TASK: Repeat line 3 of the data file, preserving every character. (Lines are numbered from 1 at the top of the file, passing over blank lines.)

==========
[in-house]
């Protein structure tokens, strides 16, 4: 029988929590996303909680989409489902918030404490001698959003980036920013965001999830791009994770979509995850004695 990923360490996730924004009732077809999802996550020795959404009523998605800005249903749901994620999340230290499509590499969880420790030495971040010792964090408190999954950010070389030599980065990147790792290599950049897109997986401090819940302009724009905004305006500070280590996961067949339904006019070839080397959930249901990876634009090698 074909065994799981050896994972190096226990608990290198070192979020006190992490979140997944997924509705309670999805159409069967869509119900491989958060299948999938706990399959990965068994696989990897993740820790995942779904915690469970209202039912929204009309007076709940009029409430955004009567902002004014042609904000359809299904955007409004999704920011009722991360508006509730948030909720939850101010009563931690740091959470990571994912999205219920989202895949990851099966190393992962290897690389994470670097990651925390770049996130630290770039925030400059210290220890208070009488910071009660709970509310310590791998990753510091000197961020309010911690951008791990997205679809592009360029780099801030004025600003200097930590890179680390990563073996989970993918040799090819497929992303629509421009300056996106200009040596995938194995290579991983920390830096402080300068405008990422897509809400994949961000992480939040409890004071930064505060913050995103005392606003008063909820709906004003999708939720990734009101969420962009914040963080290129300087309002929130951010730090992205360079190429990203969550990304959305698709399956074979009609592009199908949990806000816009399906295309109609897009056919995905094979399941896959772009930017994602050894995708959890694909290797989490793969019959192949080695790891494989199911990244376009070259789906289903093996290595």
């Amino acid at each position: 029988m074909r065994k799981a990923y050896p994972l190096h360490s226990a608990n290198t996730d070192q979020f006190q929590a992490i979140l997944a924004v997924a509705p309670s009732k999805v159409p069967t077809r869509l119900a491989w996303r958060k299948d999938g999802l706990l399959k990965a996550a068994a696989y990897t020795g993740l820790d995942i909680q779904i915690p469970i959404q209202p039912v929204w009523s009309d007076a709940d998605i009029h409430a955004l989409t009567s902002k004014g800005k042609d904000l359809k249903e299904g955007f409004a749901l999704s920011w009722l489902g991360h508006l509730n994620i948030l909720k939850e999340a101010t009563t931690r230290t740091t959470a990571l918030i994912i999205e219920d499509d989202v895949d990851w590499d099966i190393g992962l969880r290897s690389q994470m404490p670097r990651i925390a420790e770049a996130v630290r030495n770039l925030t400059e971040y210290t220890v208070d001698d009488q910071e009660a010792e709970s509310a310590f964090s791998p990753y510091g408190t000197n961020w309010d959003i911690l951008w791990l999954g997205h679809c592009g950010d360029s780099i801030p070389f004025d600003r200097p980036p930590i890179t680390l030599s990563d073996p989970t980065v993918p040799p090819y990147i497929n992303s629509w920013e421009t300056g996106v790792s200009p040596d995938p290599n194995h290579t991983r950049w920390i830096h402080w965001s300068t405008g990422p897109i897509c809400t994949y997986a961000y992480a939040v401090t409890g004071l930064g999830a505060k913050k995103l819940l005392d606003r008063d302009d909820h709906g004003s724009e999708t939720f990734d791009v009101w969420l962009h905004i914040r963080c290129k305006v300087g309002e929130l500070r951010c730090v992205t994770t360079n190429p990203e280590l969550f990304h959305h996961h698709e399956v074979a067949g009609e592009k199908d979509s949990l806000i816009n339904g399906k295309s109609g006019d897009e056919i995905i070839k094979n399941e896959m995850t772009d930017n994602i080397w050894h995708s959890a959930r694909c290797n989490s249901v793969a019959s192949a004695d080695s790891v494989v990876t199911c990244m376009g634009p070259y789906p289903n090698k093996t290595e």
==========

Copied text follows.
């Amino acid at each position: 029988m074909r065994k799981a990923y050896p994972l190096h360490s226990a608990n290198t996730d070192q979020f006190q929590a992490i979140l997944a924004v997924a509705p309670s009732k999805v159409p069967t077809r869509l119900a491989w996303r958060k299948d999938g999802l706990l399959k990965a996550a068994a696989y990897t020795g993740l820790d995942i909680q779904i915690p469970i959404q209202p039912v929204w009523s009309d007076a709940d998605i009029h409430a955004l989409t009567s902002k004014g800005k042609d904000l359809k249903e299904g955007f409004a749901l999704s920011w009722l489902g991360h508006l509730n994620i948030l909720k939850e999340a101010t009563t931690r230290t740091t959470a990571l918030i994912i999205e219920d499509d989202v895949d990851w590499d099966i190393g992962l969880r290897s690389q994470m404490p670097r990651i925390a420790e770049a996130v630290r030495n770039l925030t400059e971040y210290t220890v208070d001698d009488q910071e009660a010792e709970s509310a310590f964090s791998p990753y510091g408190t000197n961020w309010d959003i911690l951008w791990l999954g997205h679809c592009g950010d360029s780099i801030p070389f004025d600003r200097p980036p930590i890179t680390l030599s990563d073996p989970t980065v993918p040799p090819y990147i497929n992303s629509w920013e421009t300056g996106v790792s200009p040596d995938p290599n194995h290579t991983r950049w920390i830096h402080w965001s300068t405008g990422p897109i897509c809400t994949y997986a961000y992480a939040v401090t409890g004071l930064g999830a505060k913050k995103l819940l005392d606003r008063d302009d909820h709906g004003s724009e999708t939720f990734d791009v009101w969420l962009h905004i914040r963080c290129k305006v300087g309002e929130l500070r951010c730090v992205t994770t360079n190429p990203e280590l969550f990304h959305h996961h698709e399956v074979a067949g009609e592009k199908d979509s949990l806000i816009n339904g399906k295309s109609g006019d897009e056919i995905i070839k094979n399941e896959m995850t772009d930017n994602i080397w050894h995708s959890a959930r694909c290797n989490s249901v793969a019959s192949a004695d080695s790891v494989v990876t199911c990244m376009g634009p070259y789906p289903n090698k093996t290595e």